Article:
(Note: This is part three of an eleven-part series that starts here.)
When I researched the arguments for the pros and cons of this coveted right, I learned that many interesting arguments exist on both sides of the issue, arguments that could not be ignored if a philosophical and honest approach to exercising the right was desired. Okay, in other words, to understand the gift that the right to Freedom of Speech truly is, one really has to see both sides of the issue. Only then will one be able to understand the impact of altering the way it is used in any fashion. Only then will one have the tolerance to compromise with compassion (the best kind of compromise).
My research of the arguments led me to John Courtney Murray, an American Jesuit priest and theologian. Though I do not agree with every opinion this ordained scholar held to, I do recognize him as having been a true and devout American who rigorously clung to our founding documents as guiding lights sparked to life by Mankind’s closeness to the Creator. He clearly understood the delicate interplay between our rights and our religions—note the plural of both words. The Vatican had very little patience for his writings on being tolerant of other religions and ordered him to cease the distribution of these thoughts. At the same time, the Catholic Church depended heavily on his clarity when it came to human rights. To me, he was the true catalyst for the growth of religious tolerance in our country. Why is this important? Well, how can any nation be truly free without religious tolerance?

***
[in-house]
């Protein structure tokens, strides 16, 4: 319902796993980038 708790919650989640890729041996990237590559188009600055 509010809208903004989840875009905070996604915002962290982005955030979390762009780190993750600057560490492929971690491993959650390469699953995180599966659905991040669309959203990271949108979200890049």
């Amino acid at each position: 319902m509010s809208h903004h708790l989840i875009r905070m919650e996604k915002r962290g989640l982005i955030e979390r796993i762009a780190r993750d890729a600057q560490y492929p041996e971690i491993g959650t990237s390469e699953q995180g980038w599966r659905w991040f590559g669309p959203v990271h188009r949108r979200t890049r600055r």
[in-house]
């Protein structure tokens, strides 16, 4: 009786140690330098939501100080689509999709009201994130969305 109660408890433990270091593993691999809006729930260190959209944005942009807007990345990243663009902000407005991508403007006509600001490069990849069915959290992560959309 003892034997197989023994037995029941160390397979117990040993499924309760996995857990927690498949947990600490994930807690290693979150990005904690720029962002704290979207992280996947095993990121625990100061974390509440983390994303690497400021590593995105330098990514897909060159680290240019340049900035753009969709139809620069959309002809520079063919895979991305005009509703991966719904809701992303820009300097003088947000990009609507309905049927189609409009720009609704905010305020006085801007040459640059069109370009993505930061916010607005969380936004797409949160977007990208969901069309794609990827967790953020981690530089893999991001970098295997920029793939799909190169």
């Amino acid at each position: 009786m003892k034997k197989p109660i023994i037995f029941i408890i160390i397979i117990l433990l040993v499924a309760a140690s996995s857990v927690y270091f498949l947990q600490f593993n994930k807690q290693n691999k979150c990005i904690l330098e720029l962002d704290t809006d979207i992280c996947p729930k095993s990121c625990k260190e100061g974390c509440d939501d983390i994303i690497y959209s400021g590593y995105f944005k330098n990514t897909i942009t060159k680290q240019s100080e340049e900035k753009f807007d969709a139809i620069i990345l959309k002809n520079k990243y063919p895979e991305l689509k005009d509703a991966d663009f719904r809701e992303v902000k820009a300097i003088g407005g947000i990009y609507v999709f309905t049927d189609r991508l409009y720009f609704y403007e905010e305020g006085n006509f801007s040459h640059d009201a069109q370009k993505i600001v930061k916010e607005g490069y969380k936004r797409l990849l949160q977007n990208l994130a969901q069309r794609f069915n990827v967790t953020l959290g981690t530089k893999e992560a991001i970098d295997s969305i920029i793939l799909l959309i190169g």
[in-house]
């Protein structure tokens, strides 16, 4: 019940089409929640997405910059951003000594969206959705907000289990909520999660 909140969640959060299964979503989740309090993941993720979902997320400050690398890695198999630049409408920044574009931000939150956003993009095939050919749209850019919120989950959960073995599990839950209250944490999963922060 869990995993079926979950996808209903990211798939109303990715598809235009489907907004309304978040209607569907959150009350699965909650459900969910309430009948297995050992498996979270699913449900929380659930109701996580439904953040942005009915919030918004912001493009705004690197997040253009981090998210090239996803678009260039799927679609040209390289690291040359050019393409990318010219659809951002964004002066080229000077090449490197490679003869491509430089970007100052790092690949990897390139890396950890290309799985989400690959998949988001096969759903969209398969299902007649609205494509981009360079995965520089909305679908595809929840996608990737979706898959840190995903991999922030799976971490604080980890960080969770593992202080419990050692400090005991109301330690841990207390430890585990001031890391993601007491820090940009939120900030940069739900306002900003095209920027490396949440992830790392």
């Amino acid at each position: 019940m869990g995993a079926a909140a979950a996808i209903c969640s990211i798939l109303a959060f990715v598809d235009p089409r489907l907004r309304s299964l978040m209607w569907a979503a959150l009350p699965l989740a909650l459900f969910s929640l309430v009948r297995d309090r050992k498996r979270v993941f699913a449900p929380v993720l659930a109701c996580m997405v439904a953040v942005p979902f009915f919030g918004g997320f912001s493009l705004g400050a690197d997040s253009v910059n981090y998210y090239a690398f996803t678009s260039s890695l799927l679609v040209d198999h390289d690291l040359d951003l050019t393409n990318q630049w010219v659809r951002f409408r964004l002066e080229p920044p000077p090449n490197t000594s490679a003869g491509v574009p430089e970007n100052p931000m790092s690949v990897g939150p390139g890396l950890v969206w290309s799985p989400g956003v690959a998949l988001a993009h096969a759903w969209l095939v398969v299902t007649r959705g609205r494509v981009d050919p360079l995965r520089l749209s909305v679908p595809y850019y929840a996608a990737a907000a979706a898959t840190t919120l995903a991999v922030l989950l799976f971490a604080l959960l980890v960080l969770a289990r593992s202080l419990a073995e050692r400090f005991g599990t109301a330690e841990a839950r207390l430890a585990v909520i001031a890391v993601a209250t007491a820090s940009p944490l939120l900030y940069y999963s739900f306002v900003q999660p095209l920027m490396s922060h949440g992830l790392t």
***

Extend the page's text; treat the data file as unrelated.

The exercise of any right must be tempered by a deep compassion for religious tolerance.
To my concern:
The exercise of the right to Freedom of Speech should be clarified by Amendment to eradicate any freedom of false speech (lying).
Of the religions I know about, not one of them endorses lying in any form (or “misspeak” as many news outlets prefer to call it). I suppose it is possible there is a religion I don’t know about that does, but again, I’m not aware of it. In my opinion, if a religion exists that does endorse this behavior, I feel sure Society would not recognize it as a religion insomuch as a cult.